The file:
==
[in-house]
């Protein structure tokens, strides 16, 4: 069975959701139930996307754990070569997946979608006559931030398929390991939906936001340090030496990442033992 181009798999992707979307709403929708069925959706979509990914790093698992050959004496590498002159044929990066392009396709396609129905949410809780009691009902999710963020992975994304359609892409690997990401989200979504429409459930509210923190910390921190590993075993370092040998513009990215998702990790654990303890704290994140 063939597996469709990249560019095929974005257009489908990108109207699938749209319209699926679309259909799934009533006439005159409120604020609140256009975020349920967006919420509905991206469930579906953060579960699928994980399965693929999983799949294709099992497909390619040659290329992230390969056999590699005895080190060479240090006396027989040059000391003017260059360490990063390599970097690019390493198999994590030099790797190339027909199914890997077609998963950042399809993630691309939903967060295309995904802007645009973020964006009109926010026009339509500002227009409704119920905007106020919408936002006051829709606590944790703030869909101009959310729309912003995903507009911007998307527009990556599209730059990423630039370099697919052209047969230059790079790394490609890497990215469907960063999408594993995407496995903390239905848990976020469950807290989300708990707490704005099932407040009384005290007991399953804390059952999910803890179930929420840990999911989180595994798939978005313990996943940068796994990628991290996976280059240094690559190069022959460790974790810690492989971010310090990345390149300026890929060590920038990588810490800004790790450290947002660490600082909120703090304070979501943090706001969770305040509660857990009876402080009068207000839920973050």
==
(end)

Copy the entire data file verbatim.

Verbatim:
[in-house]
């Protein structure tokens, strides 16, 4: 069975959701139930996307754990070569997946979608006559931030398929390991939906936001340090030496990442033992 181009798999992707979307709403929708069925959706979509990914790093698992050959004496590498002159044929990066392009396709396609129905949410809780009691009902999710963020992975994304359609892409690997990401989200979504429409459930509210923190910390921190590993075993370092040998513009990215998702990790654990303890704290994140 063939597996469709990249560019095929974005257009489908990108109207699938749209319209699926679309259909799934009533006439005159409120604020609140256009975020349920967006919420509905991206469930579906953060579960699928994980399965693929999983799949294709099992497909390619040659290329992230390969056999590699005895080190060479240090006396027989040059000391003017260059360490990063390599970097690019390493198999994590030099790797190339027909199914890997077609998963950042399809993630691309939903967060295309995904802007645009973020964006009109926010026009339509500002227009409704119920905007106020919408936002006051829709606590944790703030869909101009959310729309912003995903507009911007998307527009990556599209730059990423630039370099697919052209047969230059790079790394490609890497990215469907960063999408594993995407496995903390239905848990976020469950807290989300708990707490704005099932407040009384005290007991399953804390059952999910803890179930929420840990999911989180595994798939978005313990996943940068796994990628991290996976280059240094690559190069022959460790974790810690492989971010310090990345390149300026890929060590920038990588810490800004790790450290947002660490600082909120703090304070979501943090706001969770305040509660857990009876402080009068207000839920973050």